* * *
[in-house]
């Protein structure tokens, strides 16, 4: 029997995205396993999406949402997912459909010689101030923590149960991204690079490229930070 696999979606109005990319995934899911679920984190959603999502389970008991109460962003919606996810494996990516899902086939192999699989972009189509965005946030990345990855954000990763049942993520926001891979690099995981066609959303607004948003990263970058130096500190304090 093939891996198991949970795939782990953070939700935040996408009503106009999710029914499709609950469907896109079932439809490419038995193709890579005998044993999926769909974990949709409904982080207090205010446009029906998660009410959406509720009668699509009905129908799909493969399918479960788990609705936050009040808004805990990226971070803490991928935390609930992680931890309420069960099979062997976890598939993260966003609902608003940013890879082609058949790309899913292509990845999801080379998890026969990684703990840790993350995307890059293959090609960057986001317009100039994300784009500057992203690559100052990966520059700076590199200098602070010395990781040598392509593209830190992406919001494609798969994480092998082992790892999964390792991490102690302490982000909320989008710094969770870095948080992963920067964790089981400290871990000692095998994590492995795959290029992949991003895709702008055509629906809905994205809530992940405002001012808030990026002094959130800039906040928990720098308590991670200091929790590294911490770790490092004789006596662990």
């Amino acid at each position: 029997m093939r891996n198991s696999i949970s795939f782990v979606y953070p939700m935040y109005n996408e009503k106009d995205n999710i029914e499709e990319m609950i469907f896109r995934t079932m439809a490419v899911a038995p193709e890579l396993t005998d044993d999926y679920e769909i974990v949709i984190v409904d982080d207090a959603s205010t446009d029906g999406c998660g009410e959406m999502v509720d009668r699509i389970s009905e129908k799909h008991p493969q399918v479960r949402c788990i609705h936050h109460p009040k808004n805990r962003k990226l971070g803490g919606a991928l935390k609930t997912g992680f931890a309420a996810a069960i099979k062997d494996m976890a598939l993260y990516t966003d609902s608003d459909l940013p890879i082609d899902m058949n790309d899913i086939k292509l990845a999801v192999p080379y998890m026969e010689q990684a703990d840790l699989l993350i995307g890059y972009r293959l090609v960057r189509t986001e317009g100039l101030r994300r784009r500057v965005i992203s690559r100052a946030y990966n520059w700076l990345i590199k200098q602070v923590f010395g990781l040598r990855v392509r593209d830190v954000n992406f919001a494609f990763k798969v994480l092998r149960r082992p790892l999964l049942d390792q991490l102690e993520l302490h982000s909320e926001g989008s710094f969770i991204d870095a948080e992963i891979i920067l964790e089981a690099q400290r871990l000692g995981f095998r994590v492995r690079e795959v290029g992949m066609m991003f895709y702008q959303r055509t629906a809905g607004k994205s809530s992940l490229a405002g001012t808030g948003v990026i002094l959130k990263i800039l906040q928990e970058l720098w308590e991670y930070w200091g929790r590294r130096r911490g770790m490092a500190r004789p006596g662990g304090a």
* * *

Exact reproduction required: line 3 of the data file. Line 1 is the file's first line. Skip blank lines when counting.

């Amino acid at each position: 029997m093939r891996n198991s696999i949970s795939f782990v979606y953070p939700m935040y109005n996408e009503k106009d995205n999710i029914e499709e990319m609950i469907f896109r995934t079932m439809a490419v899911a038995p193709e890579l396993t005998d044993d999926y679920e769909i974990v949709i984190v409904d982080d207090a959603s205010t446009d029906g999406c998660g009410e959406m999502v509720d009668r699509i389970s009905e129908k799909h008991p493969q399918v479960r949402c788990i609705h936050h109460p009040k808004n805990r962003k990226l971070g803490g919606a991928l935390k609930t997912g992680f931890a309420a996810a069960i099979k062997d494996m976890a598939l993260y990516t966003d609902s608003d459909l940013p890879i082609d899902m058949n790309d899913i086939k292509l990845a999801v192999p080379y998890m026969e010689q990684a703990d840790l699989l993350i995307g890059y972009r293959l090609v960057r189509t986001e317009g100039l101030r994300r784009r500057v965005i992203s690559r100052a946030y990966n520059w700076l990345i590199k200098q602070v923590f010395g990781l040598r990855v392509r593209d830190v954000n992406f919001a494609f990763k798969v994480l092998r149960r082992p790892l999964l049942d390792q991490l102690e993520l302490h982000s909320e926001g989008s710094f969770i991204d870095a948080e992963i891979i920067l964790e089981a690099q400290r871990l000692g995981f095998r994590v492995r690079e795959v290029g992949m066609m991003f895709y702008q959303r055509t629906a809905g607004k994205s809530s992940l490229a405002g001012t808030g948003v990026i002094l959130k990263i800039l906040q928990e970058l720098w308590e991670y930070w200091g929790r590294r130096r911490g770790m490092a500190r004789p006596g662990g304090a």